Poll: New Yorkers Give Big Thumbs Down to Legislative Pay Hike

Siena College survey finds public united in its opposition to a salary increase for Albany lawmakers—though divided on other major issues.

The Capitol Building (Photo: Wikimedia).
The Capitol Building (Photo: Wikimedia).

Almost two-thirds of all New Yorkers—spanning geographic regions, party lines and demographic divides—oppose a proposed pay raise for state legislators, the latest Siena College poll shows.

A whopping 63 percent of the 639 voters polled statewide said members of the State Senate and Assembly should not get a bump in their salaries, which start at $79,500 a year. Just 28 percent said yes.

The poll showed 55 percent of Democrats, 70 percent of Republicans, 66 percent of independents, 56 percent of New York City and suburban residents and 74 percent of upstaters viewing the increase unfavorably. The survey indicated similarly high disapproval numbers among all ethnicities, genders and religious groups.

“An issue that unifies New York voters is a legislative pay raise. It’s opposed by strong majorities of Democrats, Republicans and independents, downstaters and upstaters—upstaters really hate the idea—blacks and whites, young and old,” said pollster Steven Greenberg.

According to a recent New York Post report, negotiations are underway between Gov. Andrew Cuomo, State Senate Majority Leader Dean Skelos and Assembly Speaker Sheldon Silver that would give Albany lawmakers—who have not received a raise since 1999—more money per annum than New York City council members, who earn at least $112,500 each year. Mr. Cuomo has said he hopes to tie the pay raise to concessions on campaign finance reform.

The Siena poll indicated that much of the public is unaware of these dealings, with 31 percent saying they have heard little about it and 39 percent saying they have heard nothing at all. Most people give both houses of the legislature low marks, with the Assembly enjoying just a 39 percent favorability rating, and the State Senate doing only slightly better, with 41 percent of all people approving of the body’s performance. The poll suggested little difference among Democrats and Republicans in their opinion of Albany, and the numbers are much the same as they were in the last poll in December.

Mr. Cuomo fared better, with a 58 percent approval rating—pulling 73 percent with Dems and 41 percent with GOPers—though only five percent would pick him for president among a field of likely Democratic candidates.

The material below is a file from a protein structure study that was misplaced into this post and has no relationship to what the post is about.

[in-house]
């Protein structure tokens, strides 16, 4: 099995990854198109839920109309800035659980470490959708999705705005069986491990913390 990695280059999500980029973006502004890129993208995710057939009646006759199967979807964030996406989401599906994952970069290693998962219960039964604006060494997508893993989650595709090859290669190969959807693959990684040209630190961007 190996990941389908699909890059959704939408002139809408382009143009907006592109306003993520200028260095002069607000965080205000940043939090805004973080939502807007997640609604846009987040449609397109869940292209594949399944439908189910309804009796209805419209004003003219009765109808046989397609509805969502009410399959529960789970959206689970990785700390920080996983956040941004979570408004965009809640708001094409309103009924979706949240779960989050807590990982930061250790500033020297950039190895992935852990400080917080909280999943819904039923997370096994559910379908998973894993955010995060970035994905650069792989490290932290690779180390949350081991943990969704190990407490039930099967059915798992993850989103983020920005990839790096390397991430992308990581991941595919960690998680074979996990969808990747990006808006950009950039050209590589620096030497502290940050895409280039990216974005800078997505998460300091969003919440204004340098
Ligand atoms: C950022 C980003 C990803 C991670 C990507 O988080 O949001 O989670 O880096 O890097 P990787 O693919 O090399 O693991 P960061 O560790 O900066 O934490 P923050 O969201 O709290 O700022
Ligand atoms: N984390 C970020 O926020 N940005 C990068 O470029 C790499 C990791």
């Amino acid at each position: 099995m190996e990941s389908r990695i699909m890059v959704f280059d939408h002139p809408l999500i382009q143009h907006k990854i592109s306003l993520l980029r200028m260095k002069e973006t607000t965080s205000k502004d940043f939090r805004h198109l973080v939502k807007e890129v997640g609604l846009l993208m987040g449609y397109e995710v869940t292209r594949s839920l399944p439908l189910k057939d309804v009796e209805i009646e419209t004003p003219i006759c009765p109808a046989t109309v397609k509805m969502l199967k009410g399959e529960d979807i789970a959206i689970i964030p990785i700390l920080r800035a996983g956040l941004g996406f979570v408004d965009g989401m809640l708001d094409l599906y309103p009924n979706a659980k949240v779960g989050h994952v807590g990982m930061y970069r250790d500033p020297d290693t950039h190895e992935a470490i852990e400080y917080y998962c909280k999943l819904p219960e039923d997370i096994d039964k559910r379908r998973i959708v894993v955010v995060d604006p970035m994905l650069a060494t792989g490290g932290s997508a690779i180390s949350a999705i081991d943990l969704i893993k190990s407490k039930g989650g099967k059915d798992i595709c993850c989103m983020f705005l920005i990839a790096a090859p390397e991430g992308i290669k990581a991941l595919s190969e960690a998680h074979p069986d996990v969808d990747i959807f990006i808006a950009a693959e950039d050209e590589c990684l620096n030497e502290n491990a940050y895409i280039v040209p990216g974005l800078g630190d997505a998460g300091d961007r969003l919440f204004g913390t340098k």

New Yorkers are divided on the hot button issues, with 38 percent opposing harvesting natural gas upstate through hydraulic fracturing—a controversial method of pumping a pressurized mix of water and solvents into shale bedrock—and 35 percent supporting it. Mr. Cuomo decided to ban the practice earlier this week, citing a study indicating it could contaminate groundwater.

A full 50 percent of residents polled are against the DREAM Act, which would grant state college tuition assistance to undocumented immigrants, while 42 percent support it. The bill shows the sharpest partisan divide, with 60 percent of Democrats in favor of it and 85 percent of Republicans opposed.

“Democrats, New York City voters, young people and people of color strongly support the Dream Act. It is opposed strongly by Republicans and upstaters, and opposed by whites, downstate suburbanites and older voters,” Mr. Greenberg said.

The Siena survey showed 55 percent of New Yorkers disagree with a Staten Island grand jury’s decision not to indict NYPD Officer Daniel Pantaleo in the death of black civilian Eric Garner—down from 65 percent a week ago. Fifty percent support the United States Department of Justice’s decision to get involved, while 58 percent want the governor to grant New York Attorney General Eric Schneiderman’s request that his office handle future cases of alleged police misconduct, rather than letting them fall to local district attorneys like Staten Island’s Daniel Donovan.

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